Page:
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Information on bank credit ratings

This page provides information on credit ratings for banks currently registered in New Zealand.

What is a credit rating

A credit rating is an independent opinion on the capability and willingness of a financial institution to repay its debts — in other words, its financial strength or creditworthiness.

Credit ratings give investors an indication of a financial institution's relative strength, the likelihood that it will default and fail to replay investors. Credit ratings help investors assess whether the risk of investing is balanced by the rate of return on an investment.

A credit rating requirement is also likely to enhance incentives for banks to operate their business prudently to avoid a rating downgrade.

What banks must do

Under section 80 of the Reserve Bank of New Zealand Act 1989, we require registered banks to obtain and maintain a current credit rating applicable to their long-term, senior, unsecured obligations payable in New Zealand, in New Zealand dollars.

Banks may obtain a credit rating from Standard & Poor's, Moody's Investor Service or Fitch Ratings.

Registered banks must publish their credit rating in 6-monthly disclosure statements.

Registered banks' credit ratings

We publish a register of the banks currently registered with us, which includes their credit ratings.

See our register of registered banks in New Zealand

Comparing credit ratings

Different ratings systems are broadly comparable. For instance, an ‘AA’ rating from Standard & Poor’s and Fitch and an ‘Aa’ rating from Moody’s all imply that the chance of the rated organisation defaulting is approximately 1 in 300 over the next five years.

Different ratings systems are broadly comparable. For instance, an ‘AA’ rating from Standard & Poor’s and Fitch and an ‘Aa’ rating from Moody’s all imply that the chance of the rated organisation defaulting is approximately 1 in 300 over the next five years. 

Table 1 Standardised rating scale

  Description  S&P Scale Moody’s Scale Fitch Scale   Approx probability of default over 5 years*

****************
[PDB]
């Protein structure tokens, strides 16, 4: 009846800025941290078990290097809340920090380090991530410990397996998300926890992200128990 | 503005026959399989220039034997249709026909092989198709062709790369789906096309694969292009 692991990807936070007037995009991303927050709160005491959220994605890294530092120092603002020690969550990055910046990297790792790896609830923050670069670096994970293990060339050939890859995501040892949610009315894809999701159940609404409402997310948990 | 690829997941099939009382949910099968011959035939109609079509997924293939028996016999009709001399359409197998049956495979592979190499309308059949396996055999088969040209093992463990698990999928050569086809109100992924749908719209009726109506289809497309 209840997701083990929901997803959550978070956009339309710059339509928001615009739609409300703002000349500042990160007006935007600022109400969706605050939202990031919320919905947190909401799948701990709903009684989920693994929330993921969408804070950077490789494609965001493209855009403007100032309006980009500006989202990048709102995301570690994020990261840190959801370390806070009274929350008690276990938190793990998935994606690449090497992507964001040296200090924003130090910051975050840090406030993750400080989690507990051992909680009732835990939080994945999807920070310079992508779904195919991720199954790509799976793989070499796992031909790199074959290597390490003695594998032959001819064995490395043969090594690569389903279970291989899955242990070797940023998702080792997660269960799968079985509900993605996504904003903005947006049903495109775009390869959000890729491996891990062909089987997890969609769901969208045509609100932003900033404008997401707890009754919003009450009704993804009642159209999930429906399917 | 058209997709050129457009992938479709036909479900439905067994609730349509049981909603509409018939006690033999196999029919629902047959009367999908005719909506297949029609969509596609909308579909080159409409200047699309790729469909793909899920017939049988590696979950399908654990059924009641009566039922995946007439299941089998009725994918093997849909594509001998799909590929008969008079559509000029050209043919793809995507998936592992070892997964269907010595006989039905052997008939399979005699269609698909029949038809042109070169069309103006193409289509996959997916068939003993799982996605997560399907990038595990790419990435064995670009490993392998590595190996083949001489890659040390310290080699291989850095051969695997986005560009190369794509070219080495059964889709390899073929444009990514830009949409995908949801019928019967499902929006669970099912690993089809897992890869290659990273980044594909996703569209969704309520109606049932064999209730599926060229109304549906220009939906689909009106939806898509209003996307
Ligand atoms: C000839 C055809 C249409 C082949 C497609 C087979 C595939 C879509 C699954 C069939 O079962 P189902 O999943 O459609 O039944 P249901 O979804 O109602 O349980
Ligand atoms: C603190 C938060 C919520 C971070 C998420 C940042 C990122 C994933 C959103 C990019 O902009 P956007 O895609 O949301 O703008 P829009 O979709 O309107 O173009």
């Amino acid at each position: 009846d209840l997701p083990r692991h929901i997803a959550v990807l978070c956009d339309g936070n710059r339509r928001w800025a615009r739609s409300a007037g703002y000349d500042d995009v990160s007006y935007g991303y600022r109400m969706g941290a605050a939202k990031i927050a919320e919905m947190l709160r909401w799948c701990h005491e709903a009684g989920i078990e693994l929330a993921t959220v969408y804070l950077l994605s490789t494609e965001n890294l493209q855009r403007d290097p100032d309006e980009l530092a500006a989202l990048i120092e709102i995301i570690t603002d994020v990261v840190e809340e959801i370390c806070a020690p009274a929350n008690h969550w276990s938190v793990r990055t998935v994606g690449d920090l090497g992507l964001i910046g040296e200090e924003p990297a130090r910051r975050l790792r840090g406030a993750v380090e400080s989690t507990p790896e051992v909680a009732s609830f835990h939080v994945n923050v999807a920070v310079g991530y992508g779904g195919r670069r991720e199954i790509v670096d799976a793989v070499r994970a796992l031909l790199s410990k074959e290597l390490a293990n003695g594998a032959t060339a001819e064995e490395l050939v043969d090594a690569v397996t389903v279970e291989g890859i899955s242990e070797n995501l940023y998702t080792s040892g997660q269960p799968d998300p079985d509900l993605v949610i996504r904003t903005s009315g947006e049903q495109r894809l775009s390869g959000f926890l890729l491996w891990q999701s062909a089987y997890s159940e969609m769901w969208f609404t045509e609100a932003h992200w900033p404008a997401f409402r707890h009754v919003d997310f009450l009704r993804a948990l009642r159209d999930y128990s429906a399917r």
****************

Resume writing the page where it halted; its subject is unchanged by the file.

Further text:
Capacity to make timely payment Extremely strong AAA Aaa AAA 1 in 600
Capacity to make timely payment Very strong AA Aa AA 1 in 300
Capacity to make timely payment Strong A A A 1 in 150
Capacity to make timely payment Adequate BBB Baa BBB 1 in 30
Vulnerability to non-payment Less vulnerable BB Ba BB 1 in 10
Vulnerability to non-payment More vulnerable B B B 1 in 5
Vulnerability to non-payment Currently vulnerable CCC Caa CCC 1 in 2
Vulnerability to non-payment Currently highly vulnerable CC   CC  
Vulnerability to non-payment Default D C D  


 * The approximate, median likelihood that an investor will not receive repayment on a five-year investment on time and in full based upon historical default rates published by each agency.

What credit ratings cannot do

Credit ratings are not a guarantee that a bank will be safe in the future. Indeed even an ‘AAA’ rated bank has an approximately 1 in 600 chance of default over a 5-year period. Although ratings are periodically revised, they are designed to provide a medium-term view of an institution’s financial strength. They do not respond to specific events or market volatility.

Credit ratings as investment advice

While credit ratings are useful indicators of risk for investors, they should not be relied on solely to make investment decisions.

Their key benefits lie in their availability, ability to convey a simple measure of risk, and that they allow investors to easily compare alternative opportunities. However, prudent investors should always consider their own personal circumstances, their willingness to take risks or otherwise, available investment strategies, and prevailing market conditions before making investment decisions.